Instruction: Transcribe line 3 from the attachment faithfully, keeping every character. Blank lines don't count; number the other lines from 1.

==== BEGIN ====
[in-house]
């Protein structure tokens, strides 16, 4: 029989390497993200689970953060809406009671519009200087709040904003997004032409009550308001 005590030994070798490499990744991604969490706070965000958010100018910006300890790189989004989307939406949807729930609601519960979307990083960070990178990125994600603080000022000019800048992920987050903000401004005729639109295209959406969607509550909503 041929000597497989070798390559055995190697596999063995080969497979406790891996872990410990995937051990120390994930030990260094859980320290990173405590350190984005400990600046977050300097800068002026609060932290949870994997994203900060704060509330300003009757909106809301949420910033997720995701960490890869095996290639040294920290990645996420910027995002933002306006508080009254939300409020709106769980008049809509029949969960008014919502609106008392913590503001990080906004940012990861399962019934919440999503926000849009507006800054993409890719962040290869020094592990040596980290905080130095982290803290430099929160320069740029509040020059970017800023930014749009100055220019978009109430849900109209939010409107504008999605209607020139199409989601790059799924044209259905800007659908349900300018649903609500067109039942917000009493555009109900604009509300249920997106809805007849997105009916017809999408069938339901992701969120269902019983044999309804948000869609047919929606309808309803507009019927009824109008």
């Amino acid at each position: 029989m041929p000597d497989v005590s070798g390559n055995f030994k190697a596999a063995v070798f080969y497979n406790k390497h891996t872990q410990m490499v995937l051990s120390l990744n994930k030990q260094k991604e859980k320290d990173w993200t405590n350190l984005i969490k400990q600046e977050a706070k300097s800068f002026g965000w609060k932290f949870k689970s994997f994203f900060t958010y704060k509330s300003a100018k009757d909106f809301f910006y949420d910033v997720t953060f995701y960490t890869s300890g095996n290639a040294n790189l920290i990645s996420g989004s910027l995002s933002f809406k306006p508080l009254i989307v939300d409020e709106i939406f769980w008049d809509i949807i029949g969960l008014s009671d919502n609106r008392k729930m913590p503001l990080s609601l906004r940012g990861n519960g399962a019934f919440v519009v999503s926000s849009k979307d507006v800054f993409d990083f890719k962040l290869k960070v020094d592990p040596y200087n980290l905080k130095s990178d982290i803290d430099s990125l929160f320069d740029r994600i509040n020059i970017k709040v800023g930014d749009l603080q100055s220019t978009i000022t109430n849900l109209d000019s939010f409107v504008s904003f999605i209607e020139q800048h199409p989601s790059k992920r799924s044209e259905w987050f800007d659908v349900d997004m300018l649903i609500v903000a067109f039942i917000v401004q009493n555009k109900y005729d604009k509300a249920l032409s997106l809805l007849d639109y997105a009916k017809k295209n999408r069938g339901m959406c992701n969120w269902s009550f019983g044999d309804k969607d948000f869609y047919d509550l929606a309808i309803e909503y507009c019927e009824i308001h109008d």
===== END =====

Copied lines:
């Amino acid at each position: 029989m041929p000597d497989v005590s070798g390559n055995f030994k190697a596999a063995v070798f080969y497979n406790k390497h891996t872990q410990m490499v995937l051990s120390l990744n994930k030990q260094k991604e859980k320290d990173w993200t405590n350190l984005i969490k400990q600046e977050a706070k300097s800068f002026g965000w609060k932290f949870k689970s994997f994203f900060t958010y704060k509330s300003a100018k009757d909106f809301f910006y949420d910033v997720t953060f995701y960490t890869s300890g095996n290639a040294n790189l920290i990645s996420g989004s910027l995002s933002f809406k306006p508080l009254i989307v939300d409020e709106i939406f769980w008049d809509i949807i029949g969960l008014s009671d919502n609106r008392k729930m913590p503001l990080s609601l906004r940012g990861n519960g399962a019934f919440v519009v999503s926000s849009k979307d507006v800054f993409d990083f890719k962040l290869k960070v020094d592990p040596y200087n980290l905080k130095s990178d982290i803290d430099s990125l929160f320069d740029r994600i509040n020059i970017k709040v800023g930014d749009l603080q100055s220019t978009i000022t109430n849900l109209d000019s939010f409107v504008s904003f999605i209607e020139q800048h199409p989601s790059k992920r799924s044209e259905w987050f800007d659908v349900d997004m300018l649903i609500v903000a067109f039942i917000v401004q009493n555009k109900y005729d604009k509300a249920l032409s997106l809805l007849d639109y997105a009916k017809k295209n999408r069938g339901m959406c992701n969120w269902s009550f019983g044999d309804k969607d948000f869609y047919d509550l929606a309808i309803e909503y507009c019927e009824i308001h109008d």